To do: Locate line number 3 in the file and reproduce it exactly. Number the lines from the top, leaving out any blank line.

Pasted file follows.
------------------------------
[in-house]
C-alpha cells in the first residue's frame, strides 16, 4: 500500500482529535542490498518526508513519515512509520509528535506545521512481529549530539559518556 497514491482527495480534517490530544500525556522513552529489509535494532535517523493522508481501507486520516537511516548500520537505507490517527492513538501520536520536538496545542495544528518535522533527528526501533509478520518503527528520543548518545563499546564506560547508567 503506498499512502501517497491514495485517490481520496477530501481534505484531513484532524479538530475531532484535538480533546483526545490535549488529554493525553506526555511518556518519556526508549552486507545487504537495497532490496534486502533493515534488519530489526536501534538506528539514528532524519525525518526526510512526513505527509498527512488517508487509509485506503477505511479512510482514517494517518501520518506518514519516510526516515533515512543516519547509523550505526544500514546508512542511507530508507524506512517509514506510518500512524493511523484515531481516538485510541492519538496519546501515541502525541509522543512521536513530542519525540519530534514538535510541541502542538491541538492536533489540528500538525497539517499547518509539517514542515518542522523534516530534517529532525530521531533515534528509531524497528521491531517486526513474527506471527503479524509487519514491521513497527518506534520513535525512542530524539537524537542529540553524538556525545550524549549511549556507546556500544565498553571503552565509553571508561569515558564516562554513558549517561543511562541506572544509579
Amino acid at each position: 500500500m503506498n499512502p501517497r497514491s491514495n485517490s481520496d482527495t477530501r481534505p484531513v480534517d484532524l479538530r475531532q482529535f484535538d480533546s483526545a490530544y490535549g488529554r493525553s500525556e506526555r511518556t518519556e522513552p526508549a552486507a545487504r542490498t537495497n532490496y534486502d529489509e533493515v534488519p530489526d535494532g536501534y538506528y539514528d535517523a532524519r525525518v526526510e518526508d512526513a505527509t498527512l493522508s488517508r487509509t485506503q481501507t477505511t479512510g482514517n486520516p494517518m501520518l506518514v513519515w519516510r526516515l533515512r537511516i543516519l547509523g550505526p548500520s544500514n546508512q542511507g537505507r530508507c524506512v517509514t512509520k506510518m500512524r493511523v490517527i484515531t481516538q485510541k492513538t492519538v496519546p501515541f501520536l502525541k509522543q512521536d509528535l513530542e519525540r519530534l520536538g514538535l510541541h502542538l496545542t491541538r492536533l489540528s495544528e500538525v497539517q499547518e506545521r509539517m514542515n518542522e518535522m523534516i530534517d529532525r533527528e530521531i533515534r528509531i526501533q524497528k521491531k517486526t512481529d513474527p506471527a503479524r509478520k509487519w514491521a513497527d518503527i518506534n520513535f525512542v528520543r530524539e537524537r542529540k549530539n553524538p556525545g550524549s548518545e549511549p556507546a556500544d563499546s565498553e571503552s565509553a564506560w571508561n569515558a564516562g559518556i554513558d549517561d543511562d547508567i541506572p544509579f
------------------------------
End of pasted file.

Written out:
Amino acid at each position: 500500500m503506498n499512502p501517497r497514491s491514495n485517490s481520496d482527495t477530501r481534505p484531513v480534517d484532524l479538530r475531532q482529535f484535538d480533546s483526545a490530544y490535549g488529554r493525553s500525556e506526555r511518556t518519556e522513552p526508549a552486507a545487504r542490498t537495497n532490496y534486502d529489509e533493515v534488519p530489526d535494532g536501534y538506528y539514528d535517523a532524519r525525518v526526510e518526508d512526513a505527509t498527512l493522508s488517508r487509509t485506503q481501507t477505511t479512510g482514517n486520516p494517518m501520518l506518514v513519515w519516510r526516515l533515512r537511516i543516519l547509523g550505526p548500520s544500514n546508512q542511507g537505507r530508507c524506512v517509514t512509520k506510518m500512524r493511523v490517527i484515531t481516538q485510541k492513538t492519538v496519546p501515541f501520536l502525541k509522543q512521536d509528535l513530542e519525540r519530534l520536538g514538535l510541541h502542538l496545542t491541538r492536533l489540528s495544528e500538525v497539517q499547518e506545521r509539517m514542515n518542522e518535522m523534516i530534517d529532525r533527528e530521531i533515534r528509531i526501533q524497528k521491531k517486526t512481529d513474527p506471527a503479524r509478520k509487519w514491521a513497527d518503527i518506534n520513535f525512542v528520543r530524539e537524537r542529540k549530539n553524538p556525545g550524549s548518545e549511549p556507546a556500544d563499546s565498553e571503552s565509553a564506560w571508561n569515558a564516562g559518556i554513558d549517561d543511562d547508567i541506572p544509579f